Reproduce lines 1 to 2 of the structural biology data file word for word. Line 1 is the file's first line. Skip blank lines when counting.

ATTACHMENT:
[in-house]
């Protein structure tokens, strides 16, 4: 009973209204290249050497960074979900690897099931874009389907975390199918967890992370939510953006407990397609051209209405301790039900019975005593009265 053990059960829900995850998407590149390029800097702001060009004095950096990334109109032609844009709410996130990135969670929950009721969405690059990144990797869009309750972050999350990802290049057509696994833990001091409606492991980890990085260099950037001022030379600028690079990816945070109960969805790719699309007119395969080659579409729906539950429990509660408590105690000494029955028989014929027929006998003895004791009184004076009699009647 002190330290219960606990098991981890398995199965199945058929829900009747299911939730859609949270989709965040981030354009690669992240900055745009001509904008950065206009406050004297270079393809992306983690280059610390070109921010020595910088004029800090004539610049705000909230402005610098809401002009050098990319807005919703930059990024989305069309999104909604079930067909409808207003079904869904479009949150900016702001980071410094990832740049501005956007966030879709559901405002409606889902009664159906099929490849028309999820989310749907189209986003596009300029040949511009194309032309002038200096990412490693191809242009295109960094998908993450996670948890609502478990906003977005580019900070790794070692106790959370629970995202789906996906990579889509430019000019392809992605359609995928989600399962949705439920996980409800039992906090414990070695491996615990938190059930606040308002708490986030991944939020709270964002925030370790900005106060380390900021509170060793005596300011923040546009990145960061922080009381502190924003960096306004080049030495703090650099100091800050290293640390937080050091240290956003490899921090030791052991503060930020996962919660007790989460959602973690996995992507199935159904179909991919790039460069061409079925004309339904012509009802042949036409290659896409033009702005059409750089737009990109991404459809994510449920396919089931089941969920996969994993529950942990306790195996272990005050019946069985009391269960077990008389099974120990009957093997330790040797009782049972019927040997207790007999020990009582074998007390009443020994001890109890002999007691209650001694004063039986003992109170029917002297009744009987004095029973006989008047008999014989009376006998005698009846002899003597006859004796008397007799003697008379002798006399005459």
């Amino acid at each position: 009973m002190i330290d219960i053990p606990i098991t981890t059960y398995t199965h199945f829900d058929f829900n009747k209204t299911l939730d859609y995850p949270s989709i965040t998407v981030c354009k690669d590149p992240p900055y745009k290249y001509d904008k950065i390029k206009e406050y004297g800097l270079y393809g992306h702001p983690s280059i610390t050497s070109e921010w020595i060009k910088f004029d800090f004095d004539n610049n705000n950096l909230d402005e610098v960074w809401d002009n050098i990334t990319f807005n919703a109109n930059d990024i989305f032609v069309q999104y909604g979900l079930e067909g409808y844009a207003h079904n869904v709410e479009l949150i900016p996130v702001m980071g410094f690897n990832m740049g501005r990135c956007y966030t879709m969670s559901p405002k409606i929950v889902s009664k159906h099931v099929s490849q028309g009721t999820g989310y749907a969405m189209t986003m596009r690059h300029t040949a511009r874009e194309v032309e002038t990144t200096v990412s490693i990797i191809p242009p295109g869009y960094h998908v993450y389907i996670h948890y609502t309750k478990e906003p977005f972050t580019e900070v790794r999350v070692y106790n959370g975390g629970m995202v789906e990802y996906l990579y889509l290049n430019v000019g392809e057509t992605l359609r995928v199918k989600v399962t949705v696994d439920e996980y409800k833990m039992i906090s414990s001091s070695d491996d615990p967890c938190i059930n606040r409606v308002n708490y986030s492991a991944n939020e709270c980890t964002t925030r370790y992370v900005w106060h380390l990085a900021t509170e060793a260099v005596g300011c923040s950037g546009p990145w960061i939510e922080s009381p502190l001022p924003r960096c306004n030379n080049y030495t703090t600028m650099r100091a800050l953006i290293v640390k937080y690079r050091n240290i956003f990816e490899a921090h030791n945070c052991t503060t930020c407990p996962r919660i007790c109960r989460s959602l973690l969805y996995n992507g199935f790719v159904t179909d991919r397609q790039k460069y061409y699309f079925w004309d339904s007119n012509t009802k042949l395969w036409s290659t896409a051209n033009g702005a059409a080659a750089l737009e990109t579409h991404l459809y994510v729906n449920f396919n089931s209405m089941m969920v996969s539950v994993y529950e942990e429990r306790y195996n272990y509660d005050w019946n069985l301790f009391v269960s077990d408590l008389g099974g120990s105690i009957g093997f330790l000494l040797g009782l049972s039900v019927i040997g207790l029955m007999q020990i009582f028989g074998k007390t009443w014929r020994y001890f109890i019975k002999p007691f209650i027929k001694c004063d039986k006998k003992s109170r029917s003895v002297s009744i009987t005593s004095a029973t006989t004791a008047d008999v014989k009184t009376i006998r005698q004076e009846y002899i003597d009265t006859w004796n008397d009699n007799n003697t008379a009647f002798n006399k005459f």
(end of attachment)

[in-house]
């Protein structure tokens, strides 16, 4: 009973209204290249050497960074979900690897099931874009389907975390199918967890992370939510953006407990397609051209209405301790039900019975005593009265 053990059960829900995850998407590149390029800097702001060009004095950096990334109109032609844009709410996130990135969670929950009721969405690059990144990797869009309750972050999350990802290049057509696994833990001091409606492991980890990085260099950037001022030379600028690079990816945070109960969805790719699309007119395969080659579409729906539950429990509660408590105690000494029955028989014929027929006998003895004791009184004076009699009647 002190330290219960606990098991981890398995199965199945058929829900009747299911939730859609949270989709965040981030354009690669992240900055745009001509904008950065206009406050004297270079393809992306983690280059610390070109921010020595910088004029800090004539610049705000909230402005610098809401002009050098990319807005919703930059990024989305069309999104909604079930067909409808207003079904869904479009949150900016702001980071410094990832740049501005956007966030879709559901405002409606889902009664159906099929490849028309999820989310749907189209986003596009300029040949511009194309032309002038200096990412490693191809242009295109960094998908993450996670948890609502478990906003977005580019900070790794070692106790959370629970995202789906996906990579889509430019000019392809992605359609995928989600399962949705439920996980409800039992906090414990070695491996615990938190059930606040308002708490986030991944939020709270964002925030370790900005106060380390900021509170060793005596300011923040546009990145960061922080009381502190924003960096306004080049030495703090650099100091800050290293640390937080050091240290956003490899921090030791052991503060930020996962919660007790989460959602973690996995992507199935159904179909991919790039460069061409079925004309339904012509009802042949036409290659896409033009702005059409750089737009990109991404459809994510449920396919089931089941969920996969994993529950942990306790195996272990005050019946069985009391269960077990008389099974120990009957093997330790040797009782049972019927040997207790007999020990009582074998007390009443020994001890109890002999007691209650001694004063039986003992109170029917002297009744009987004095029973006989008047008999014989009376006998005698009846002899003597006859004796008397007799003697008379002798006399005459």